Town of Granby to take over Moraine Park Water System
Ryan Summerlin June 10, 2014
The Town of Granby will move forward with the replacement of the Moraine Park Water System after the former owner’s estate was settled in court.
The town applied for a principal forgiveness loan from the Colorado Water Resources and Power Development Authority worth $700,000, which closed Tuesday, June 10, said Wally Baird, Granby town manager. The loan should cover the costs of design and construction of the new system.
Engineering and planning for the new system is about 70 percent complete, Baird said.
Residents of Moraine Park, an unincorporated neighborhood surrounded by the Town of Granby, have suffered from a number of issues with the community’s privately-owned and antiquated water system for several years.
The Colorado Department of Public Health and Environment had levied around $700,000 in fines against late owner Lew “Paul” Geisendorfer for violations regarding the system’s maintenance and monitoring.
The town and county repeatedly approached Geisendorfer about transferring the system’s water rights and management to Granby, though negotiations invariably fell through.
It wasn’t until after Geisendorfer’s passing in early 2013 the town began presenting Geisendorfer’s widow, Norma Jean Long, with contracts detailing the transfer of water rights.
Under the new contract, the town will own 50 acre-feet of the system’s water rights, with the rest belonging to the Geisendorfer’s corporation, the Grand River Corporation. The town will also own and manage the water system.
“The people who live in Moraine Park will have the right to use the water that’s generated,” Baird said. “In other words it will be a system specifically for them.”
As a result of the contract, the Colorado Department of Public Health and Environment will drop the fines it has imposed against Geisendorfer.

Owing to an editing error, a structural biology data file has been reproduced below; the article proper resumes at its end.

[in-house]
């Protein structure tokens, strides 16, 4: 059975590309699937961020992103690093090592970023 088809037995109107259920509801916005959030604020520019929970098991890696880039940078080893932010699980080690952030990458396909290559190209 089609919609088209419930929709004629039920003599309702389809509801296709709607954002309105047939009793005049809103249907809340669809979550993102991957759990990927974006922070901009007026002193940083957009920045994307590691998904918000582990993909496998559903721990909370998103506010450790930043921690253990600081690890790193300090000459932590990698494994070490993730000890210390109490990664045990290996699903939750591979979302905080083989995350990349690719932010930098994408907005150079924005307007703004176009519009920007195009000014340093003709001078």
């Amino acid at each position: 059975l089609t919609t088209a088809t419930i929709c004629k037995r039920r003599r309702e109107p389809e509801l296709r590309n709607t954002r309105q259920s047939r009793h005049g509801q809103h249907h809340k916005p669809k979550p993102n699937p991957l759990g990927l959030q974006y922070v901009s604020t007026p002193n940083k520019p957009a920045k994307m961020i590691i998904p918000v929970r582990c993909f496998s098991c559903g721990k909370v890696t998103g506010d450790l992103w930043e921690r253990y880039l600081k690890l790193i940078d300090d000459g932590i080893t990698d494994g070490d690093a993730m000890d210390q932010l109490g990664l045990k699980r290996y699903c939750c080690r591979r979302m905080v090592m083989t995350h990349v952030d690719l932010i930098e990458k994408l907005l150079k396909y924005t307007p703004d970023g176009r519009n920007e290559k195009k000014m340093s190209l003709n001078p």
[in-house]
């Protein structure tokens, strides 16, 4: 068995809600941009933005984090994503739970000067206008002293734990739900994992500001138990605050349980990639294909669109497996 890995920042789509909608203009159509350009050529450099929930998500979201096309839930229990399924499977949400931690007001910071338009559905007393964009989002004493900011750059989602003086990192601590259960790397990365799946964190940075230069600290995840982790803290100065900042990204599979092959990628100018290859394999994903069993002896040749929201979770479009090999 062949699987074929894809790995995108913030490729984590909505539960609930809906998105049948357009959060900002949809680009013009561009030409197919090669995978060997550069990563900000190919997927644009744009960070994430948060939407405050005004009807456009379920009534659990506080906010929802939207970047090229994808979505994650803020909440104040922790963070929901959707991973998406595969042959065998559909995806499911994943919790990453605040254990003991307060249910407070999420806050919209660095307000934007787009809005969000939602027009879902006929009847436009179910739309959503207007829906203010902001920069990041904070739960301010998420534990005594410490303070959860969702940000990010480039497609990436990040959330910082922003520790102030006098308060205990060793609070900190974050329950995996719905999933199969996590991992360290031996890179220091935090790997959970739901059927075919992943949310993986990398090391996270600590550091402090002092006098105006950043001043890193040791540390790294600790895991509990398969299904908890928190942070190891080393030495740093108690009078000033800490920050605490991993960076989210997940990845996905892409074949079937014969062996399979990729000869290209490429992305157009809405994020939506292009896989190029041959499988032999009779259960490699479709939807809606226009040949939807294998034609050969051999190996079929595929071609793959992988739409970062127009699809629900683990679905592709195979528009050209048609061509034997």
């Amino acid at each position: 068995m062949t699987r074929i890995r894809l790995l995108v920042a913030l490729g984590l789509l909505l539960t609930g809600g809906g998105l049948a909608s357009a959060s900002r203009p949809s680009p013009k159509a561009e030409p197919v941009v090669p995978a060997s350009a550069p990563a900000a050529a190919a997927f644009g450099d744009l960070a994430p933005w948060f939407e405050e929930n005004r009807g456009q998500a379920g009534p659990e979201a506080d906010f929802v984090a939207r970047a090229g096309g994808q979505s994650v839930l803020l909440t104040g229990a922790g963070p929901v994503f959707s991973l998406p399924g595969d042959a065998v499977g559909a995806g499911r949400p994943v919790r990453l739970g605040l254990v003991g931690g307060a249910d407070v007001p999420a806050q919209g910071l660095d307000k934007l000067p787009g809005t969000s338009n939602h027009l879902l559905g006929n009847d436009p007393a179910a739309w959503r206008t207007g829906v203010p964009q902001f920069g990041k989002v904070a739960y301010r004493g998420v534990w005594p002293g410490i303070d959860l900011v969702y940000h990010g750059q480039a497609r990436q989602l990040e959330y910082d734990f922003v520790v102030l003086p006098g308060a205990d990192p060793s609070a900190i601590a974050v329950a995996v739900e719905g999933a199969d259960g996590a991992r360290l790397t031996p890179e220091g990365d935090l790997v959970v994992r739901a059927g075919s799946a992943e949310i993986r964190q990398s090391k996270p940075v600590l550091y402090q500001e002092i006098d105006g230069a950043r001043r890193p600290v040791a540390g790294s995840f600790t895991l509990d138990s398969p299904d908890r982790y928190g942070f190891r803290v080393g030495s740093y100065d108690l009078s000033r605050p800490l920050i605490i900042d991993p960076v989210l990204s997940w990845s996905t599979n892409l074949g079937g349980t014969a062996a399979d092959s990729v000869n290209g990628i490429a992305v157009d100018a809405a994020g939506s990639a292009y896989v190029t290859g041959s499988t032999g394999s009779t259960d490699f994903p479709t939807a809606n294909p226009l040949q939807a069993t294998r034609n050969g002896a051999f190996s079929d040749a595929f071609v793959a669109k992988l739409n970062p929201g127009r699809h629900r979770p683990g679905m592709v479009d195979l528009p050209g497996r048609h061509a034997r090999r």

Baird said he estimated the cost of water for Moraine Park residents would decline from around $60 to around $40 a month.
“The way that we are required to structure the rates, we will be charging for the cost of production,” Baird said. “We’ll be putting some in an appreciation account for replacement and some for our costs. We’re not going to really be making money.”
The town has already invested around $100,000 in engineering and legal work regarding the replacement, Baird said.
“The town is not really gaining very much regarding value,” Baird said. “The town board agreed to do it more as a goodwill type of gesture to get those people out of a bad fix. And the problem isn’t the water itself. They have good water. It’s the distribution system.”
Once the engineering phase is completed, the Colorado Department of Public Health and Environment must approve the plans, which takes about six to eight weeks. Baird said the town plans to replace the system using new materials, with the system’s elements located in the public right of way.
“When we get that portion of it completed, we’ll be putting it out to bid, probably with construction starting, my best guess, in early spring of next year,” Baird said.
Hank Shell can be reached at 970-887-3334 ext. 19610.